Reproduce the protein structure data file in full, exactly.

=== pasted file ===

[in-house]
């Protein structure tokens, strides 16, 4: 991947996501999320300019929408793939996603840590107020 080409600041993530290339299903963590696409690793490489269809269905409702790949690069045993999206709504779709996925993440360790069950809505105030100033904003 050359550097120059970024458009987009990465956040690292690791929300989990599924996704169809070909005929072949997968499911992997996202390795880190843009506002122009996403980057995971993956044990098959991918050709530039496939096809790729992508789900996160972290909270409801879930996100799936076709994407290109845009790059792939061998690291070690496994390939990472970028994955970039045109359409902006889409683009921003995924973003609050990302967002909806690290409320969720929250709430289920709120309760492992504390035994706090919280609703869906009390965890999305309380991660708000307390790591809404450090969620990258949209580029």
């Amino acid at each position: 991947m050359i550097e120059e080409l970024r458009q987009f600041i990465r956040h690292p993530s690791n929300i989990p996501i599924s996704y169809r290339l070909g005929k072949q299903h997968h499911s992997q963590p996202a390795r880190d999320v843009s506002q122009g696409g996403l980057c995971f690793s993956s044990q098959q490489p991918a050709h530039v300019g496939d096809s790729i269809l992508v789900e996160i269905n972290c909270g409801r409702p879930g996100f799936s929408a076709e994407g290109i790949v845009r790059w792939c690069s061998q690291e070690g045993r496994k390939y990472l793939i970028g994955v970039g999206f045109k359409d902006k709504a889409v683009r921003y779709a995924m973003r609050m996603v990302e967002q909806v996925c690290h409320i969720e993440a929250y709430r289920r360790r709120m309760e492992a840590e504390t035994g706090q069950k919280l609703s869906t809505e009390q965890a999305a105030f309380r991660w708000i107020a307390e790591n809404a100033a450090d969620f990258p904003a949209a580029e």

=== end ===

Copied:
[in-house]
């Protein structure tokens, strides 16, 4: 991947996501999320300019929408793939996603840590107020 080409600041993530290339299903963590696409690793490489269809269905409702790949690069045993999206709504779709996925993440360790069950809505105030100033904003 050359550097120059970024458009987009990465956040690292690791929300989990599924996704169809070909005929072949997968499911992997996202390795880190843009506002122009996403980057995971993956044990098959991918050709530039496939096809790729992508789900996160972290909270409801879930996100799936076709994407290109845009790059792939061998690291070690496994390939990472970028994955970039045109359409902006889409683009921003995924973003609050990302967002909806690290409320969720929250709430289920709120309760492992504390035994706090919280609703869906009390965890999305309380991660708000307390790591809404450090969620990258949209580029």
């Amino acid at each position: 991947m050359i550097e120059e080409l970024r458009q987009f600041i990465r956040h690292p993530s690791n929300i989990p996501i599924s996704y169809r290339l070909g005929k072949q299903h997968h499911s992997q963590p996202a390795r880190d999320v843009s506002q122009g696409g996403l980057c995971f690793s993956s044990q098959q490489p991918a050709h530039v300019g496939d096809s790729i269809l992508v789900e996160i269905n972290c909270g409801r409702p879930g996100f799936s929408a076709e994407g290109i790949v845009r790059w792939c690069s061998q690291e070690g045993r496994k390939y990472l793939i970028g994955v970039g999206f045109k359409d902006k709504a889409v683009r921003y779709a995924m973003r609050m996603v990302e967002q909806v996925c690290h409320i969720e993440a929250y709430r289920r360790r709120m309760e492992a840590e504390t035994g706090q069950k919280l609703s869906t809505e009390q965890a999305a105030f309380r991660w708000i107020a307390e790591n809404a100033a450090d969620f990258p904003a949209a580029e």